American Pale Ale

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American Pale Ale
Sierra Nevada Pale Ale.jpg
Sierra Nevada Pale Ale, prototypical APA
Country of origin United States
Yeast type Top-fermenting
Alcohol by volume 4.5% - 6.2%
Color (SRM) 5 - 14
Bitterness (IBU) 30 - 45
Original Gravity 1.045 - 1.060
Final Gravity 1.010 - 1.015
Malt percentage usually 100%

American pale ale (or APA) is a style of pale ale developed in the United States around 1980.[1]

American pale ales are generally around 5% abv with significant quantities of American hops, typically Cascade.[2] Although American brewed beers tend to use a cleaner yeast, and American two row malt,[3] it is particularly the American hops that distinguish an APA from British or European pale ales.[4] The style is close to the American India Pale Ale (IPA), and boundaries blur,[5] though IPAs are stronger and more assertively hopped.[6] The style is also close to amber ale, though ambers are darker and maltier due to use of crystal malts.[7]


Anchor Liberty Ale, a 6% abv ale originally brewed by Anchor Brewing Company as a special in 1975 to commemorate Paul Revere's midnight ride in 1775 which marked the start of the American War of Independence, was seen by Michael Jackson as the first modern American ale.[8] Fritz Maytag, the owner of Anchor, visited British breweries in London, Yorkshire and Burton upon Trent, picking up information about robust pale ales, which he used when he made his American version using just malt rather than the malt and sugar combination common in brewing at that time, and making prominent use of the American hop, Cascade.[8] The beer was popular, and became a regular in 1983.[8]

Jack McAuliffe of the New Albion Brewing Company was brewing his New Albion Ale by 1976, inspired by the ales he had tasted in Scotland.[9] The beer was (at the time) vigorously hopped with American Cascade hops, refermented in the bottle, and not straw in color - all qualities the popular beer style of the time, i.e. pale lagers, did not possess. While the company brewed for fewer than 6 years at only 7.5 barrels (217 US gallons) per week, it inspired many more pioneers and imitators.[10]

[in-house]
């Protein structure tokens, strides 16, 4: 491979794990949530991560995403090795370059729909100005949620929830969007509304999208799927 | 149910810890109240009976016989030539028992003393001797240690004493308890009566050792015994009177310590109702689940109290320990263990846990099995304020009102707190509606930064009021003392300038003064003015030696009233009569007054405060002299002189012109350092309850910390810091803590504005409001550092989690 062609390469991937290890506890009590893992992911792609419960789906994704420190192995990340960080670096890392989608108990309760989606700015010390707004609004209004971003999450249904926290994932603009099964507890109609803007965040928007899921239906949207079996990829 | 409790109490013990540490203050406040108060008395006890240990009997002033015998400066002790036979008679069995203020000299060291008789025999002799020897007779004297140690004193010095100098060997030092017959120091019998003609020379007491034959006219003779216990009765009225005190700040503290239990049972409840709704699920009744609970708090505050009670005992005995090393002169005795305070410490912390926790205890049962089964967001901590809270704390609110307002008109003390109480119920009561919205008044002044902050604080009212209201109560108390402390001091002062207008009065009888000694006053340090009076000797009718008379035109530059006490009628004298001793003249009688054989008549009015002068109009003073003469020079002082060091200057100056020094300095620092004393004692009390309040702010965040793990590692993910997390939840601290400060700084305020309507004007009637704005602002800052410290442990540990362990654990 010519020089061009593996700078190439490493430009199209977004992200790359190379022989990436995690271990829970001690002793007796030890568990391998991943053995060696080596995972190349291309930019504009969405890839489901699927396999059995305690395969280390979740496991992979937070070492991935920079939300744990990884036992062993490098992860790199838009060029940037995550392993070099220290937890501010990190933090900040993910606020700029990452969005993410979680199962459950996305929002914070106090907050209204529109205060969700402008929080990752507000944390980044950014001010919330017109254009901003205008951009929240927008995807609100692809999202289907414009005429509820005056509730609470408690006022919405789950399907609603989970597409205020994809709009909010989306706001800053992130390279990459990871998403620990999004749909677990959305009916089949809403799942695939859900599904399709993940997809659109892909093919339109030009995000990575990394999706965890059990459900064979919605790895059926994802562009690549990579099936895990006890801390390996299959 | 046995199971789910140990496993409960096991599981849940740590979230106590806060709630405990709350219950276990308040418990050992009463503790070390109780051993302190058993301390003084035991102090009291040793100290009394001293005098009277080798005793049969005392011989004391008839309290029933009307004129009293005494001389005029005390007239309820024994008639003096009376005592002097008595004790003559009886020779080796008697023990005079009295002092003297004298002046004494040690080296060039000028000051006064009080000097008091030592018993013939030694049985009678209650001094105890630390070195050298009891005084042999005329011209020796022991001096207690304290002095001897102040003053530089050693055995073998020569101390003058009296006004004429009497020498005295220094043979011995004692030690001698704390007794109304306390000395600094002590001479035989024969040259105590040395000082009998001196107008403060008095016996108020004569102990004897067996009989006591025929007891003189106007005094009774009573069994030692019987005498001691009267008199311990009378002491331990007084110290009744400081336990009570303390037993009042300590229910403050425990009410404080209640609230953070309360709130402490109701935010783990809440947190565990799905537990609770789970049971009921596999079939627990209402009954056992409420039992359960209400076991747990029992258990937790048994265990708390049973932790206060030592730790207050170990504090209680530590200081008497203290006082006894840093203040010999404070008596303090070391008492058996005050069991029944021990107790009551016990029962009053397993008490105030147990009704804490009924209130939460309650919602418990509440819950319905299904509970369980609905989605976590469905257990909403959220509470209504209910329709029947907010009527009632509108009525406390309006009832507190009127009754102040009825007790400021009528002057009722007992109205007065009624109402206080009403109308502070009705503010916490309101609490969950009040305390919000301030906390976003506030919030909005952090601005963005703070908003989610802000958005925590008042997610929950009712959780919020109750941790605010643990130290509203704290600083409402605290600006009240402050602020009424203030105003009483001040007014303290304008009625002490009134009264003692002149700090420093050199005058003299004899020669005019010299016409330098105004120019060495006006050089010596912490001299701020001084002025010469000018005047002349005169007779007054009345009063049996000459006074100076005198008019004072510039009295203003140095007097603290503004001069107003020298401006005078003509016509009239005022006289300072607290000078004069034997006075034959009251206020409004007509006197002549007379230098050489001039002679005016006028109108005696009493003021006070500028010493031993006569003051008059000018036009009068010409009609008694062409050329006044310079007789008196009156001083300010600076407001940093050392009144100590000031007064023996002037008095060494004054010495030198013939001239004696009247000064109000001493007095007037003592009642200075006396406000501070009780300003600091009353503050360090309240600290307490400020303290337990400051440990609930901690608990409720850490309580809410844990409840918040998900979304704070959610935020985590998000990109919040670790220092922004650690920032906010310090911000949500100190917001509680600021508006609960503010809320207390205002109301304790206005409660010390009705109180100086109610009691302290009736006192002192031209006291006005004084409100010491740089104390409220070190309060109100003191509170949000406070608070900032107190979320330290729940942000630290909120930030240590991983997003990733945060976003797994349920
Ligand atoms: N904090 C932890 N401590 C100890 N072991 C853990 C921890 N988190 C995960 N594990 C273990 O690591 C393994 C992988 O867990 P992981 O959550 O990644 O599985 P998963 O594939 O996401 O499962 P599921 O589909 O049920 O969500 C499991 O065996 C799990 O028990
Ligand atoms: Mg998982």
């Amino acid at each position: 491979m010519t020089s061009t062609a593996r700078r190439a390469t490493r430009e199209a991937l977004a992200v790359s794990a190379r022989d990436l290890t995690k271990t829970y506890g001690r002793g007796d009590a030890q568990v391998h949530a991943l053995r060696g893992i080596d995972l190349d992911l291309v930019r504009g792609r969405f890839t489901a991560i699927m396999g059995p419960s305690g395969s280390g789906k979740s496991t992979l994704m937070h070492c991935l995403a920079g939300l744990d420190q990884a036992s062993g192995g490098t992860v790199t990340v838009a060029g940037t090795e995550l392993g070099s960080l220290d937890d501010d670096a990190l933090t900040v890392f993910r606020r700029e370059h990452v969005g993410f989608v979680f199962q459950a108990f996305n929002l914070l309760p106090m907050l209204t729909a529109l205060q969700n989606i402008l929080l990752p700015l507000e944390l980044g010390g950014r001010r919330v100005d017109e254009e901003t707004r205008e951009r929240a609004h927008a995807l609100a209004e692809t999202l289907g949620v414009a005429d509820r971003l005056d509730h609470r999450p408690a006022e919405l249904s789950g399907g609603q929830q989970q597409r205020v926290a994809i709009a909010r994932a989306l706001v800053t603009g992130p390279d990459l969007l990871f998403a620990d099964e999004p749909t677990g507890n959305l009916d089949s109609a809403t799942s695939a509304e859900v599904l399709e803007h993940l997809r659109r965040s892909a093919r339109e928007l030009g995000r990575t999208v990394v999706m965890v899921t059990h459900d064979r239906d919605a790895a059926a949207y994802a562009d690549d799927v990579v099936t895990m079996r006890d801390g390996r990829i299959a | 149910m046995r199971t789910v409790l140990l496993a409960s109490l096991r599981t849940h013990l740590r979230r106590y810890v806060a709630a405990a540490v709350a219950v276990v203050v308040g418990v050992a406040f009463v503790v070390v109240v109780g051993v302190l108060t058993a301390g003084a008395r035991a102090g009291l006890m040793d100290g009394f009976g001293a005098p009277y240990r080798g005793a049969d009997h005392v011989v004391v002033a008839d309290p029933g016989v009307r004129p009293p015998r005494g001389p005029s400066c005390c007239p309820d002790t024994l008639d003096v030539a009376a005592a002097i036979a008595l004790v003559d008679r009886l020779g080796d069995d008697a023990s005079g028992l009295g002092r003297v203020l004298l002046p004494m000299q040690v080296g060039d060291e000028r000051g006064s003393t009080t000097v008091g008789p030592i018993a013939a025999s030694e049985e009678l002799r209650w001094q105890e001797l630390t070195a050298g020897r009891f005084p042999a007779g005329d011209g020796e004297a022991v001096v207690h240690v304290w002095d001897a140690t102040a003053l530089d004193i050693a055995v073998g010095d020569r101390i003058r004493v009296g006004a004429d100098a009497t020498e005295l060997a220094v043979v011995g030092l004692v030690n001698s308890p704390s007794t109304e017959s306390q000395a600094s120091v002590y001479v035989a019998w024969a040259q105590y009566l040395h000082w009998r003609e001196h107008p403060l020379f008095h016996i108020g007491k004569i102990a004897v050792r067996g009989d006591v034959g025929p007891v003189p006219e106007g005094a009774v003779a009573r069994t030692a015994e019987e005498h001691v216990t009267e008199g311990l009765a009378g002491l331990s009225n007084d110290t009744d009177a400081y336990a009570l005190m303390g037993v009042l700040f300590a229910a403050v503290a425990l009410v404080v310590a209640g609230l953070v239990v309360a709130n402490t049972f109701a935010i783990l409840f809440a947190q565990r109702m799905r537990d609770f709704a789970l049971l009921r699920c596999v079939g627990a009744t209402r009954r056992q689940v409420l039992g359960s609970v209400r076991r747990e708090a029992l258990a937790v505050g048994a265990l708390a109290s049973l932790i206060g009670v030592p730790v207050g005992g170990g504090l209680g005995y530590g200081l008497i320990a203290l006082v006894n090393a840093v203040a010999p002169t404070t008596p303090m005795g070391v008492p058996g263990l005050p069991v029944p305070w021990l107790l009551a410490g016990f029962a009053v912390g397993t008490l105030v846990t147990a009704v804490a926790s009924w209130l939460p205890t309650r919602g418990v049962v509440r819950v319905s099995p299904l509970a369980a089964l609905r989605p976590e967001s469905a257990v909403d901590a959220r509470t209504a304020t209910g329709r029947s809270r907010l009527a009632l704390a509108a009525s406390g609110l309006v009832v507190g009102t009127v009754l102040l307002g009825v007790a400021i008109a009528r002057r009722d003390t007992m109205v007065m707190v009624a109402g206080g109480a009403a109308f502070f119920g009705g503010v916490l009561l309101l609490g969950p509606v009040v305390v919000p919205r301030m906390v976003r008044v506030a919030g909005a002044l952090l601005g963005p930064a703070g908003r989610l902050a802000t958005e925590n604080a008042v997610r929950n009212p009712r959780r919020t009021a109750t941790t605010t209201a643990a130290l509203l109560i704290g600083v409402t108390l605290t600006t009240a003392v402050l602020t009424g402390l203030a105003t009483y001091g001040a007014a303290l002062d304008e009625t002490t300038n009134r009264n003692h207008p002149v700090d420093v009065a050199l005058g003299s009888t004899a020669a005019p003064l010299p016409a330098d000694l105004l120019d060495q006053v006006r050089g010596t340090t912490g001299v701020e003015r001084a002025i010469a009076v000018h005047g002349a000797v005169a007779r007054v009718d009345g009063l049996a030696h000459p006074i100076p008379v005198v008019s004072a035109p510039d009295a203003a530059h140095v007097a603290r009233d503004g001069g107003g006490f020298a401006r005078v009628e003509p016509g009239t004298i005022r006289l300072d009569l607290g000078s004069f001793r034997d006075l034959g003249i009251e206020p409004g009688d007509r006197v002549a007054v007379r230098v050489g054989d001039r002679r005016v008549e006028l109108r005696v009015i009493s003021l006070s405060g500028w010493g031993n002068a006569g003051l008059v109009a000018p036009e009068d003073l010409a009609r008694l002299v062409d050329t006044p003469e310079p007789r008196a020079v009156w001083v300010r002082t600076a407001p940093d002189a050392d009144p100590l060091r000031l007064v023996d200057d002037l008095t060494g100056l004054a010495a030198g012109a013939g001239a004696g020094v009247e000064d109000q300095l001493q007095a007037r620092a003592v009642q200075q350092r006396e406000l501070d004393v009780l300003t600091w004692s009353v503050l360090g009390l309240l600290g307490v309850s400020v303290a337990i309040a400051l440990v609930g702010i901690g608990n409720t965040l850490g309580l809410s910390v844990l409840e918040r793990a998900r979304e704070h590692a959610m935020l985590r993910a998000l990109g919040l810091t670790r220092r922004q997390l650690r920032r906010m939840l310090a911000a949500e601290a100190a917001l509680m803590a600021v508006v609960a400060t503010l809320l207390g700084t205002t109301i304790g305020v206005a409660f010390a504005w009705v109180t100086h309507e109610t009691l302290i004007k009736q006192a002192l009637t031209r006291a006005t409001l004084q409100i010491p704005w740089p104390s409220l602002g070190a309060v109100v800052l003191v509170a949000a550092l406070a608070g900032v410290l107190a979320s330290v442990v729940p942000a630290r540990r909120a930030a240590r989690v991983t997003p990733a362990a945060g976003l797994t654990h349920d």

The brewery thought to be the first to successfully commercialize on the use of significant quantities of American hops in the style of APA and use the name Pale Ale, was the Sierra Nevada Brewing Company,[11] which brewed the first experimental batch of Sierra Nevada Pale Ale in November 1980,[12] distributing the finished version in March 1981.[13] Another pioneer of the hoppy American pale ale was Bert Grant of Yakima Brewing.[14]


  1. ^ Randy Mosher (2011). Tasting Beer. p. 212. Retrieved 8 July 2011. 
  2. ^ " | American Ales". 2011. Retrieved 8 July 2011. 
  3. ^ Chris Wright (2007). The Beer Journal. p. 38. Retrieved 8 July 2011. 
  4. ^ Eric Asimov (28 June 2010). "Sampling American Pale Ales -". The New York Times (New York: NYTC). ISSN 0362-4331. Retrieved 8 July 2011. 
  5. ^ Andy Crouch (2010). Great American Craft Beer. Running Press. p. 126. Retrieved 8 July 2011. 
  6. ^ Chris Wright (2007). The Beer Journal. p. 56. Retrieved 8 July 2011. 
  7. ^ Marty Nachel (2008). Homebrewing For Dummies. For Dummies. p. 128. Retrieved 8 July 2011. 
  8. ^ a b c Michael Jackson (1997). Michael Jackson's beer companion. Running Press. pp. 161–162. Retrieved 8 July 2011. 
  9. ^ John Holl (2011). " | Featured Brewery: New Albion Brewing". Retrieved 8 July 2011. 
  10. ^ Ogle, Maureen (2006). Ambitious Brew: the story of American beer. Orlando: Harcourt. pp. 291–99. ISBN 0-15-101012-9. 
  11. ^ Sam Calagione. Brewing Up a Business. John Wiley and Sons, 2011. Retrieved 8 July 2011. 
  12. ^ "Sierra Nevada History". 2009. Retrieved 8 July 2011. 
  13. ^ Maureen Ogle (2006). Ambitious Brew. Houghton Mifflin Harcourt. p. 305. Retrieved 8 July 2011. 
  14. ^ Michael Jackson (2011). "Michael Jackson's Beer Hunter - How Bert Grant Saved The World". Retrieved 8 July 2011.